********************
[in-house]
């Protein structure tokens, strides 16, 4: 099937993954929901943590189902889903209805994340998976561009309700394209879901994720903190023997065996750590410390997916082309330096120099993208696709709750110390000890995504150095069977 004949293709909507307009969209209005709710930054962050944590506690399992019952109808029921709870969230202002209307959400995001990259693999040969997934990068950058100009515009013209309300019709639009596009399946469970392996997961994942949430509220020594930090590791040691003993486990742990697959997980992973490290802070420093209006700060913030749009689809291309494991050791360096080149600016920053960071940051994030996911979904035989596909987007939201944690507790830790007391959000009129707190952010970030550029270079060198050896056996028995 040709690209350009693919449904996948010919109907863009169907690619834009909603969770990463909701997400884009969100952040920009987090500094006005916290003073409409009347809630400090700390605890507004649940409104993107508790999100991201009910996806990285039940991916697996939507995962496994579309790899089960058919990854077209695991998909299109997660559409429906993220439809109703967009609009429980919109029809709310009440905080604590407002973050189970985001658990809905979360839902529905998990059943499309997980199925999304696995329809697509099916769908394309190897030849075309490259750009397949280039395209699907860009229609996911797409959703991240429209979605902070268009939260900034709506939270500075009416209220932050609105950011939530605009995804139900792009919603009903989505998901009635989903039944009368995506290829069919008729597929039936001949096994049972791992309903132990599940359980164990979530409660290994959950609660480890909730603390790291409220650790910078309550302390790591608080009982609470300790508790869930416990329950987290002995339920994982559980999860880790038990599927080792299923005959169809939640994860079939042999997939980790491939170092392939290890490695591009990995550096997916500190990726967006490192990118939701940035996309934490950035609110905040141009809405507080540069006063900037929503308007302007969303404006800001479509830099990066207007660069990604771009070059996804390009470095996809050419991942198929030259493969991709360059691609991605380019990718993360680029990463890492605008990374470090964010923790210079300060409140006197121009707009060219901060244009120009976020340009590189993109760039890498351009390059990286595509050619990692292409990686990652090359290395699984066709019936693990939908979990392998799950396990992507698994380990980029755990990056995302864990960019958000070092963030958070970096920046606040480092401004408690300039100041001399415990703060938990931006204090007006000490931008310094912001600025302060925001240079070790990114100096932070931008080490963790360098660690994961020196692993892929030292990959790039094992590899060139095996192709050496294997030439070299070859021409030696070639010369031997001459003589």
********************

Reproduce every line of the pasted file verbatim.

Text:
[in-house]
């Protein structure tokens, strides 16, 4: 099937993954929901943590189902889903209805994340998976561009309700394209879901994720903190023997065996750590410390997916082309330096120099993208696709709750110390000890995504150095069977 004949293709909507307009969209209005709710930054962050944590506690399992019952109808029921709870969230202002209307959400995001990259693999040969997934990068950058100009515009013209309300019709639009596009399946469970392996997961994942949430509220020594930090590791040691003993486990742990697959997980992973490290802070420093209006700060913030749009689809291309494991050791360096080149600016920053960071940051994030996911979904035989596909987007939201944690507790830790007391959000009129707190952010970030550029270079060198050896056996028995 040709690209350009693919449904996948010919109907863009169907690619834009909603969770990463909701997400884009969100952040920009987090500094006005916290003073409409009347809630400090700390605890507004649940409104993107508790999100991201009910996806990285039940991916697996939507995962496994579309790899089960058919990854077209695991998909299109997660559409429906993220439809109703967009609009429980919109029809709310009440905080604590407002973050189970985001658990809905979360839902529905998990059943499309997980199925999304696995329809697509099916769908394309190897030849075309490259750009397949280039395209699907860009229609996911797409959703991240429209979605902070268009939260900034709506939270500075009416209220932050609105950011939530605009995804139900792009919603009903989505998901009635989903039944009368995506290829069919008729597929039936001949096994049972791992309903132990599940359980164990979530409660290994959950609660480890909730603390790291409220650790910078309550302390790591608080009982609470300790508790869930416990329950987290002995339920994982559980999860880790038990599927080792299923005959169809939640994860079939042999997939980790491939170092392939290890490695591009990995550096997916500190990726967006490192990118939701940035996309934490950035609110905040141009809405507080540069006063900037929503308007302007969303404006800001479509830099990066207007660069990604771009070059996804390009470095996809050419991942198929030259493969991709360059691609991605380019990718993360680029990463890492605008990374470090964010923790210079300060409140006197121009707009060219901060244009120009976020340009590189993109760039890498351009390059990286595509050619990692292409990686990652090359290395699984066709019936693990939908979990392998799950396990992507698994380990980029755990990056995302864990960019958000070092963030958070970096920046606040480092401004408690300039100041001399415990703060938990931006204090007006000490931008310094912001600025302060925001240079070790990114100096932070931008080490963790360098660690994961020196692993892929030292990959790039094992590899060139095996192709050496294997030439070299070859021409030696070639010369031997001459003589």